I began printing the parts for the Ultrascope DIY telescope designed by the Open Space Agency. See http://www.openspaceagency.com/ultrascope.

All of the STL files for the 3D printable parts are canted 45 degrees. Brackets, tubes, everything I have seen so far. Is there a reason for this? I printed one part last night and simply rotated the part so it would lay flat because I didn't want to deal with supports. I am relatively new to 3D printing -- Am I missing something I should know? Is this a thing?


The orientation of the part in the STL file depends on the Software that creates the file. I had a software that would export the parts standing upright instead of laying flat. Depending on the CAD software it can be beneficial for the creator of the model to create in in a different orientation as the one you want to use for printing. Also not all CAD Engineers know (or care) about the best orientation for printing a part.

So my guess is that this is an issue of file export/ STL file creation.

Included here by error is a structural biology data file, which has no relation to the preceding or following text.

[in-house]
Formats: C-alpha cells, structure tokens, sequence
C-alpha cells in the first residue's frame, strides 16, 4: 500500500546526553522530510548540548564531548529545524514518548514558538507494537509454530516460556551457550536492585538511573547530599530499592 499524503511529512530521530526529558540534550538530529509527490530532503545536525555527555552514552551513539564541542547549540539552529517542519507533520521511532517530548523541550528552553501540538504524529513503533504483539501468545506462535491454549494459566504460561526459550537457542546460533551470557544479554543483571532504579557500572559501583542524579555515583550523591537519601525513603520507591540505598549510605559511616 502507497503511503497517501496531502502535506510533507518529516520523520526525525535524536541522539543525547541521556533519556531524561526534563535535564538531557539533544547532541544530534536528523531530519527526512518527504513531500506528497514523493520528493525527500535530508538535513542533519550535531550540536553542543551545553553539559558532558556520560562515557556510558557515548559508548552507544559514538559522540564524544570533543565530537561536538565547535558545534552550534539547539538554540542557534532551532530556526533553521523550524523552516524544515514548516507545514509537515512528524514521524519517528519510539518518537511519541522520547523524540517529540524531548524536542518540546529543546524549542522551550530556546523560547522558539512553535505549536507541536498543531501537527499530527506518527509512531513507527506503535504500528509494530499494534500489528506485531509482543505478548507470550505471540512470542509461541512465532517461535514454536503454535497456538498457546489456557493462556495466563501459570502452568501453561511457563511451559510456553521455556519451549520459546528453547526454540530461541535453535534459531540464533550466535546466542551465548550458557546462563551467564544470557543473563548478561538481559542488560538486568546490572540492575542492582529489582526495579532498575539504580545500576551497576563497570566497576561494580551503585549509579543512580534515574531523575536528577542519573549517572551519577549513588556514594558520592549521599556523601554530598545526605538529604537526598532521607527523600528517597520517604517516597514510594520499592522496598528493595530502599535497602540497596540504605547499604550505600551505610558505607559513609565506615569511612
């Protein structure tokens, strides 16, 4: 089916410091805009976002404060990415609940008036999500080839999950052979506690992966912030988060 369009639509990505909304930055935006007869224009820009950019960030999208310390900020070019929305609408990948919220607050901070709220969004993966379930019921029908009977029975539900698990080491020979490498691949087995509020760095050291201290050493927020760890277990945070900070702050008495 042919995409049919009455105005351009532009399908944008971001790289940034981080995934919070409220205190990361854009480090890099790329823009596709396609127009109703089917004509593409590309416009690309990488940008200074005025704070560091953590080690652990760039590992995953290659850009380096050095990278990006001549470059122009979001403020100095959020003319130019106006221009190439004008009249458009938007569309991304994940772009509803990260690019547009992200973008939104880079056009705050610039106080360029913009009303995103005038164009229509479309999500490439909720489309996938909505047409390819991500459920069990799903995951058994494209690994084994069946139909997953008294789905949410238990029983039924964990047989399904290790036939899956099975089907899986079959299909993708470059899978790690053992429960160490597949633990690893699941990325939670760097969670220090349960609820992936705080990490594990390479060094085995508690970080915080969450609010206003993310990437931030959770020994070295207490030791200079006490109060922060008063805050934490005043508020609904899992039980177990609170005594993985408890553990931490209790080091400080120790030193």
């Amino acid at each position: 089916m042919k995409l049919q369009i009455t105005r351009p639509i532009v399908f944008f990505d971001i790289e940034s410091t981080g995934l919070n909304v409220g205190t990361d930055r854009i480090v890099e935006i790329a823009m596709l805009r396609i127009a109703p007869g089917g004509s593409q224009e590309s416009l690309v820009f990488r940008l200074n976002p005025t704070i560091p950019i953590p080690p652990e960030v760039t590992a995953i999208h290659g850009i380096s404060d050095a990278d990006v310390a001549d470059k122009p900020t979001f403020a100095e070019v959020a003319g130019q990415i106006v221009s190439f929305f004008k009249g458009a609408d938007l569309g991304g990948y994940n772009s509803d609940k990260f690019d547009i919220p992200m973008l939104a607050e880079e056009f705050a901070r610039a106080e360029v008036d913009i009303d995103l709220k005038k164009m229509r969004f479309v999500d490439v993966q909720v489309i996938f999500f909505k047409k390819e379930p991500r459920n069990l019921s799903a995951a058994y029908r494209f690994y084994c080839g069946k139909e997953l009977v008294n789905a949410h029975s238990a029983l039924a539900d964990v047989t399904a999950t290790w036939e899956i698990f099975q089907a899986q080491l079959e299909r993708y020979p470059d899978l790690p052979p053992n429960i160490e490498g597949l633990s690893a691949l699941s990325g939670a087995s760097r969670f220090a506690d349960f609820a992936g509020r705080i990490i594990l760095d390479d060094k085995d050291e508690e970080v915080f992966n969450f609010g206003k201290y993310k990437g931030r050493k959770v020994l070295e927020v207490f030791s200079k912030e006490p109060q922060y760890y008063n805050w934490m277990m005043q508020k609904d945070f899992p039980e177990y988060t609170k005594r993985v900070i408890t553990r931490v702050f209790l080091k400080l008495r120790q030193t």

It is totally normal to rotate the parts into a position that is best for printing.

  • $\begingroup$ i see 2 other possible reasons (both intentional) 1. parts were oriented to be printet together so such position conservers space 2. printer for which these file were created had the bed oriented in such position (rot45deg) $\endgroup$ – darth pixel Apr 6 '16 at 4:25
  • $\begingroup$ @darthpixel: Seeing that the TO wrote 'simply rotated the part so it would lay flat', both of these options do not seem reasonable to me. $\endgroup$ – kamuro Apr 6 '16 at 13:15
  • $\begingroup$ @kamuro: that was just an option as it could be potential asnwer, that's all :) $\endgroup$ – darth pixel Apr 7 '16 at 4:50
  • $\begingroup$ Actually @darthpixel might not be wrong. My print bed is 200x200 and if I lay the hexagonal tube parts flat and rotate 45 degrees on z-axis, it will JUST fit the bed. Unfortunately, no matter how hard I've tried, the points closest to the edge curl up. Today I am testing leaving the hexagonal part at 45 degrees (fits the entire space way better) and using supports. $\endgroup$ – zkent Apr 8 '16 at 18:40
  • $\begingroup$ @zkent i want to add offtopic comment. It seems your bed's not warm enough. I don't know what's your printer but maybe you can add a coat underneath something similar to this. This will warm up your bed quicker and heat distribution will be better. $\endgroup$ – darth pixel Apr 9 '16 at 6:20

Your Answer

By clicking “Post Your Answer”, you agree to our terms of service, privacy policy and cookie policy

Not the answer you're looking for? Browse other questions tagged or ask your own question.